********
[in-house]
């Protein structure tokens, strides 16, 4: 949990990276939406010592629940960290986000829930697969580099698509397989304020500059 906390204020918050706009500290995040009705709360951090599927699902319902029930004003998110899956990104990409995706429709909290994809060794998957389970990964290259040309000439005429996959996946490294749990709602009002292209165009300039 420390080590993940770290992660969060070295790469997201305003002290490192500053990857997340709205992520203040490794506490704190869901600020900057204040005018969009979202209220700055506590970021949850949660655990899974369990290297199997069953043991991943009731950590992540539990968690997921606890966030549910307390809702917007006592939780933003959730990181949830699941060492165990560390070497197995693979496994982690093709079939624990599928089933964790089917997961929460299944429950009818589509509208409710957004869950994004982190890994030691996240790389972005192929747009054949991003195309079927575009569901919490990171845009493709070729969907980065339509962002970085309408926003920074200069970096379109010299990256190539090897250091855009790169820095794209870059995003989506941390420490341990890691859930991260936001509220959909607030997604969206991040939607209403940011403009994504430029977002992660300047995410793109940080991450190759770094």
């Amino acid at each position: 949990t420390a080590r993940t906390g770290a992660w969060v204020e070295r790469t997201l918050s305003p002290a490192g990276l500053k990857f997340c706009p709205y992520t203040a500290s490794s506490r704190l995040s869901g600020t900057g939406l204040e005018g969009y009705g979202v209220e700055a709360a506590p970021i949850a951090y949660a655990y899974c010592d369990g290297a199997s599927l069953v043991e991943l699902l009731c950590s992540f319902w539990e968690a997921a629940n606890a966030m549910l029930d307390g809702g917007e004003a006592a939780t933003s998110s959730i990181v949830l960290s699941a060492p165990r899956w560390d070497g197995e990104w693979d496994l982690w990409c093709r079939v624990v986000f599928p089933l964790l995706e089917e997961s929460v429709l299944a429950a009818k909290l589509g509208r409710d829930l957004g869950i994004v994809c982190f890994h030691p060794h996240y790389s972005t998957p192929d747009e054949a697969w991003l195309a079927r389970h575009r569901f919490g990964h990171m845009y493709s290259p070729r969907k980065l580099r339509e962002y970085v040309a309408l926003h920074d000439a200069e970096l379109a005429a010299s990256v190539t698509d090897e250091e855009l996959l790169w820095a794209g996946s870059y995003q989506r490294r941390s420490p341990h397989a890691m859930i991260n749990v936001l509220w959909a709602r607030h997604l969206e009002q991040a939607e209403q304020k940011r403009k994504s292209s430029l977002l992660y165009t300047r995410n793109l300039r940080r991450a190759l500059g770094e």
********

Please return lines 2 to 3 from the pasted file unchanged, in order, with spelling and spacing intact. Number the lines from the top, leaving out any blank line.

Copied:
């Protein structure tokens, strides 16, 4: 949990990276939406010592629940960290986000829930697969580099698509397989304020500059 906390204020918050706009500290995040009705709360951090599927699902319902029930004003998110899956990104990409995706429709909290994809060794998957389970990964290259040309000439005429996959996946490294749990709602009002292209165009300039 420390080590993940770290992660969060070295790469997201305003002290490192500053990857997340709205992520203040490794506490704190869901600020900057204040005018969009979202209220700055506590970021949850949660655990899974369990290297199997069953043991991943009731950590992540539990968690997921606890966030549910307390809702917007006592939780933003959730990181949830699941060492165990560390070497197995693979496994982690093709079939624990599928089933964790089917997961929460299944429950009818589509509208409710957004869950994004982190890994030691996240790389972005192929747009054949991003195309079927575009569901919490990171845009493709070729969907980065339509962002970085309408926003920074200069970096379109010299990256190539090897250091855009790169820095794209870059995003989506941390420490341990890691859930991260936001509220959909607030997604969206991040939607209403940011403009994504430029977002992660300047995410793109940080991450190759770094």
């Amino acid at each position: 949990t420390a080590r993940t906390g770290a992660w969060v204020e070295r790469t997201l918050s305003p002290a490192g990276l500053k990857f997340c706009p709205y992520t203040a500290s490794s506490r704190l995040s869901g600020t900057g939406l204040e005018g969009y009705g979202v209220e700055a709360a506590p970021i949850a951090y949660a655990y899974c010592d369990g290297a199997s599927l069953v043991e991943l699902l009731c950590s992540f319902w539990e968690a997921a629940n606890a966030m549910l029930d307390g809702g917007e004003a006592a939780t933003s998110s959730i990181v949830l960290s699941a060492p165990r899956w560390d070497g197995e990104w693979d496994l982690w990409c093709r079939v624990v986000f599928p089933l964790l995706e089917e997961s929460v429709l299944a429950a009818k909290l589509g509208r409710d829930l957004g869950i994004v994809c982190f890994h030691p060794h996240y790389s972005t998957p192929d747009e054949a697969w991003l195309a079927r389970h575009r569901f919490g990964h990171m845009y493709s290259p070729r969907k980065l580099r339509e962002y970085v040309a309408l926003h920074d000439a200069e970096l379109a005429a010299s990256v190539t698509d090897e250091e855009l996959l790169w820095a794209g996946s870059y995003q989506r490294r941390s420490p341990h397989a890691m859930i991260n749990v936001l509220w959909a709602r607030h997604l969206e009002q991040a939607e209403q304020k940011r403009k994504s292209s430029l977002l992660y165009t300047r995410n793109l300039r940080r991450a190759l500059g770094e």